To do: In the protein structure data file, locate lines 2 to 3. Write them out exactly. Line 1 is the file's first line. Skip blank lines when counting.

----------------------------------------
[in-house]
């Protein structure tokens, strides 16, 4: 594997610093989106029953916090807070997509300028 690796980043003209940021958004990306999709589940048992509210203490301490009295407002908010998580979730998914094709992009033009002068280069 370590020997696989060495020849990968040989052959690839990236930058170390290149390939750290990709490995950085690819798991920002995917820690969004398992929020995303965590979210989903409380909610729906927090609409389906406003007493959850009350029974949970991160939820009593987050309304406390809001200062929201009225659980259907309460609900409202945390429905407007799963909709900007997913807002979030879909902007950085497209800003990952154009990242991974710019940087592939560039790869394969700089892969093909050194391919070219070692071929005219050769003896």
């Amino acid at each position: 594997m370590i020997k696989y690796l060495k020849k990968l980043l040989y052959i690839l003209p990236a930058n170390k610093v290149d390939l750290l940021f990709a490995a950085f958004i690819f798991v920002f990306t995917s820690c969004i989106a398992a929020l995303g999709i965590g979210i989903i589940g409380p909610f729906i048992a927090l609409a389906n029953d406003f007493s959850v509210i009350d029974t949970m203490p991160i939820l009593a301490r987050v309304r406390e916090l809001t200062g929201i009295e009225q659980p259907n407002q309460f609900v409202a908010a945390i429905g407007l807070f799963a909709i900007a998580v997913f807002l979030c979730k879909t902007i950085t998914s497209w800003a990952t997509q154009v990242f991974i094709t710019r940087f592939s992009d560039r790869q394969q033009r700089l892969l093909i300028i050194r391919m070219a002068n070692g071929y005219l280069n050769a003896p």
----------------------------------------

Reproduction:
């Protein structure tokens, strides 16, 4: 594997610093989106029953916090807070997509300028 690796980043003209940021958004990306999709589940048992509210203490301490009295407002908010998580979730998914094709992009033009002068280069 370590020997696989060495020849990968040989052959690839990236930058170390290149390939750290990709490995950085690819798991920002995917820690969004398992929020995303965590979210989903409380909610729906927090609409389906406003007493959850009350029974949970991160939820009593987050309304406390809001200062929201009225659980259907309460609900409202945390429905407007799963909709900007997913807002979030879909902007950085497209800003990952154009990242991974710019940087592939560039790869394969700089892969093909050194391919070219070692071929005219050769003896």
């Amino acid at each position: 594997m370590i020997k696989y690796l060495k020849k990968l980043l040989y052959i690839l003209p990236a930058n170390k610093v290149d390939l750290l940021f990709a490995a950085f958004i690819f798991v920002f990306t995917s820690c969004i989106a398992a929020l995303g999709i965590g979210i989903i589940g409380p909610f729906i048992a927090l609409a389906n029953d406003f007493s959850v509210i009350d029974t949970m203490p991160i939820l009593a301490r987050v309304r406390e916090l809001t200062g929201i009295e009225q659980p259907n407002q309460f609900v409202a908010a945390i429905g407007l807070f799963a909709i900007a998580v997913f807002l979030c979730k879909t902007i950085t998914s497209w800003a990952t997509q154009v990242f991974i094709t710019r940087f592939s992009d560039r790869q394969q033009r700089l892969l093909i300028i050194r391919m070219a002068n070692g071929y005219l280069n050769a003896p």